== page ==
Breaking News

Queen Approaching Record Numbers


Since reopening the lodge on July 1, 2015, a mere seven months ago, Queen Wilhelmina State Park has garnered $1,267,594 in revenue and is only halfway through their fiscal year. The park’s assistant superintendent, Sarah Jones said that prior to the $9.6 million renovation of the lodge, on a good year they made $1.5 million, eluding to the Queen’s first year back as a record-breaker and their busy spring season is yet to come.

“The lodge itself made its first million in the first four months of reopening,” said Jones. Those numbers squash the Queen’s previous year, July 2014 – June 2015 during the renovation period, when the park took in only $68,267 in revenue. Although the revamping of the Queen took some time, visitors from far and wide have said that it was definitely worth the wait. In the first six months of reopening, 65 groups of 10 or more guests stayed at the lodge, in addition to single bookings. “It’s been amazing. We have had lots and lots of visitors and everyone has been happy to see us back open again. We’ve had great feedback on the lodge.” Having ADA compliant rooms, elevators, larger rooms, and modern features have added to the comfort of visitors at the lodge.

A lodge has topped the crown of Rich Mountain since the late 1800s and has been the site of many precious memories for both locals and tourists, and has kept the areas around it in the paths of travelers, bringing revenue to the height of the mountain and the valleys that lay below. Today’s lodge is the third hostelry to grace this same setting on the 2,681-foot Rich Mountain. The first inn, opened in 1898 by the Kansas City, Pittsburg and Gulf Railroad (KCPG), was designed as a resort retreat for passengers on the line. This same railroad is largely responsible for creating the towns and communities that surround the mountain. Since the KCPG was largely financed by Dutch interests, the resort was named in honor of the Netherlands’ young Queen Wilhelmina. Known as the “Castle in the Sky,” the inn closed in only three years. The second Queen Wilhelmina inn was built by Arkansas State Parks and operated by the state of Arkansas from 1963 until a fire destroyed it in the fall of 1973. Today’s Queen Wilhelmina State Park Lodge opened in 1975 to carry forward this lodging tradition on Rich Mountain.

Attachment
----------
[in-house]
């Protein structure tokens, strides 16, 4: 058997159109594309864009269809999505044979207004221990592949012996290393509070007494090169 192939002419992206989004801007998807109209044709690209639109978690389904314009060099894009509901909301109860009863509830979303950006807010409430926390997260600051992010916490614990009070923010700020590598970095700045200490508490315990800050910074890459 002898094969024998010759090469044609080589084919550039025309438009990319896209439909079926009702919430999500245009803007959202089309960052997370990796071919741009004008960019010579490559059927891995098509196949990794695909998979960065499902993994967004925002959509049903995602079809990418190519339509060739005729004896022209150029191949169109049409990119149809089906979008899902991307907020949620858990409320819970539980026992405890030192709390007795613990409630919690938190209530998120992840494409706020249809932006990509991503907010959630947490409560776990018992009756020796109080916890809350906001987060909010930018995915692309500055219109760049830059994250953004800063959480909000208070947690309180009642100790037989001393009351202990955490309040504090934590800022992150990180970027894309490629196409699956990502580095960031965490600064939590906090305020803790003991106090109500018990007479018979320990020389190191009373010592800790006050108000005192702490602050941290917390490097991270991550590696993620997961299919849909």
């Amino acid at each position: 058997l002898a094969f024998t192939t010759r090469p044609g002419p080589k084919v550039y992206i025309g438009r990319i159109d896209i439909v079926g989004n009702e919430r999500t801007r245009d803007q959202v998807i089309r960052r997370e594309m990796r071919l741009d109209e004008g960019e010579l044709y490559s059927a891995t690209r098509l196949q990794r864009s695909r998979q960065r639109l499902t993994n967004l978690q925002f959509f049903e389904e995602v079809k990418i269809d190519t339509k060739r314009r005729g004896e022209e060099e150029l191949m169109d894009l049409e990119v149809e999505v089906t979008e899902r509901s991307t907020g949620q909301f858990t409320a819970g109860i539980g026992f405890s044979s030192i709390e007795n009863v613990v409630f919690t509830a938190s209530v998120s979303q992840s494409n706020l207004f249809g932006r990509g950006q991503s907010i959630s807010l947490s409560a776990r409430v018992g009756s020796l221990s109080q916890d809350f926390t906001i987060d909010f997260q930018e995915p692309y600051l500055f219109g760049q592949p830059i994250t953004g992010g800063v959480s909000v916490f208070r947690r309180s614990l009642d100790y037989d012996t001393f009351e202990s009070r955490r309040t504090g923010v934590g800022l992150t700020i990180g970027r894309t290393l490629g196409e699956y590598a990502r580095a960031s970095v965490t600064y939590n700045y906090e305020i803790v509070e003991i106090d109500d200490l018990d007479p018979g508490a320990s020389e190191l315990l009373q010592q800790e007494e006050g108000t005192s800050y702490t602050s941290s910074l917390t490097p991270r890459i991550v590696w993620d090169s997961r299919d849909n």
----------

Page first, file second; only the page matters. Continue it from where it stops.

Jones explained that not only does the Queen bring travelers, the park also employees 64 local people, both full time and seasonal. “Other than 18 employees that were already here, everybody was hired new with the reopening of the lodge. To bring in a whole new staff and get them in and do the job they’ve done, it’s been amazing.”

In addition to the lodge, the 460-acre park includes a campground with 41 campsites and a bathhouse; picnic areas; trails; and a seasonal miniature train. The campground has been remodeled as well with new electrical wiring and upgraded campsites with 30 and 50 amp hook ups. “We also got a new overlook. It’s brick and concrete, and ADA accessible. We’ve even had weddings on it.” New benches and platforms are also being built around the park.